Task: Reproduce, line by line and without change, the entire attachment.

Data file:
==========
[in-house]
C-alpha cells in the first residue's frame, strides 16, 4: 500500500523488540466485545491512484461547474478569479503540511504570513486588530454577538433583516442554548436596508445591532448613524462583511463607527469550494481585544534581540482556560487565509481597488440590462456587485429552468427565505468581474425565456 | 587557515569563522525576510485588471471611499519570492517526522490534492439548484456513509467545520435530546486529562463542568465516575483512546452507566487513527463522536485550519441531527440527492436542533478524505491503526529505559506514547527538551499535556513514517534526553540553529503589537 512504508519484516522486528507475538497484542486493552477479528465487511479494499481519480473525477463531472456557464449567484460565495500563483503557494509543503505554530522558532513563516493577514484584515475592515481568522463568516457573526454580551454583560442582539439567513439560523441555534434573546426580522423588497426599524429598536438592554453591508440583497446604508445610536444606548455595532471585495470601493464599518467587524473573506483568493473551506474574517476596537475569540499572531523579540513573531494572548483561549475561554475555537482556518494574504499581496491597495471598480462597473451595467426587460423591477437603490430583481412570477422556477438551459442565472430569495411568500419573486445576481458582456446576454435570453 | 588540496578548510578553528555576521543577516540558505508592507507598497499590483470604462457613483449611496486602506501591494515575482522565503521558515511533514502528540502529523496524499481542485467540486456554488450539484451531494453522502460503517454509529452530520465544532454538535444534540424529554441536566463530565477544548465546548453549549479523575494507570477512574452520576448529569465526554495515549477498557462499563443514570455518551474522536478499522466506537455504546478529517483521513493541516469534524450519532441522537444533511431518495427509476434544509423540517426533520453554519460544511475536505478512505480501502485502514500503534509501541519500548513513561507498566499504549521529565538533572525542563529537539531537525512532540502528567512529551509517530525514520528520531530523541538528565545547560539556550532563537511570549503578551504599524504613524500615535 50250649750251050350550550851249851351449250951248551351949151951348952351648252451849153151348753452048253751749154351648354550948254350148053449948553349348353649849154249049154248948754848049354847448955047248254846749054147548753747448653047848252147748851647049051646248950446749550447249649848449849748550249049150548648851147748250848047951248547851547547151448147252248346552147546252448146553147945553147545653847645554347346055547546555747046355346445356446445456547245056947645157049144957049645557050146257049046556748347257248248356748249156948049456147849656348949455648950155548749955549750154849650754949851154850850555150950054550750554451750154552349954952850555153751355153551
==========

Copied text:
[in-house]
C-alpha cells in the first residue's frame, strides 16, 4: 500500500523488540466485545491512484461547474478569479503540511504570513486588530454577538433583516442554548436596508445591532448613524462583511463607527469550494481585544534581540482556560487565509481597488440590462456587485429552468427565505468581474425565456 | 587557515569563522525576510485588471471611499519570492517526522490534492439548484456513509467545520435530546486529562463542568465516575483512546452507566487513527463522536485550519441531527440527492436542533478524505491503526529505559506514547527538551499535556513514517534526553540553529503589537 512504508519484516522486528507475538497484542486493552477479528465487511479494499481519480473525477463531472456557464449567484460565495500563483503557494509543503505554530522558532513563516493577514484584515475592515481568522463568516457573526454580551454583560442582539439567513439560523441555534434573546426580522423588497426599524429598536438592554453591508440583497446604508445610536444606548455595532471585495470601493464599518467587524473573506483568493473551506474574517476596537475569540499572531523579540513573531494572548483561549475561554475555537482556518494574504499581496491597495471598480462597473451595467426587460423591477437603490430583481412570477422556477438551459442565472430569495411568500419573486445576481458582456446576454435570453 | 588540496578548510578553528555576521543577516540558505508592507507598497499590483470604462457613483449611496486602506501591494515575482522565503521558515511533514502528540502529523496524499481542485467540486456554488450539484451531494453522502460503517454509529452530520465544532454538535444534540424529554441536566463530565477544548465546548453549549479523575494507570477512574452520576448529569465526554495515549477498557462499563443514570455518551474522536478499522466506537455504546478529517483521513493541516469534524450519532441522537444533511431518495427509476434544509423540517426533520453554519460544511475536505478512505480501502485502514500503534509501541519500548513513561507498566499504549521529565538533572525542563529537539531537525512532540502528567512529551509517530525514520528520531530523541538528565545547560539556550532563537511570549503578551504599524504613524500615535 50250649750251050350550550851249851351449250951248551351949151951348952351648252451849153151348753452048253751749154351648354550948254350148053449948553349348353649849154249049154248948754848049354847448955047248254846749054147548753747448653047848252147748851647049051646248950446749550447249649848449849748550249049150548648851147748250848047951248547851547547151448147252248346552147546252448146553147945553147545653847645554347346055547546555747046355346445356446445456547245056947645157049144957049645557050146257049046556748347257248248356748249156948049456147849656348949455648950155548749955549750154849650754949851154850850555150950054550750554451750154552349954952850555153751355153551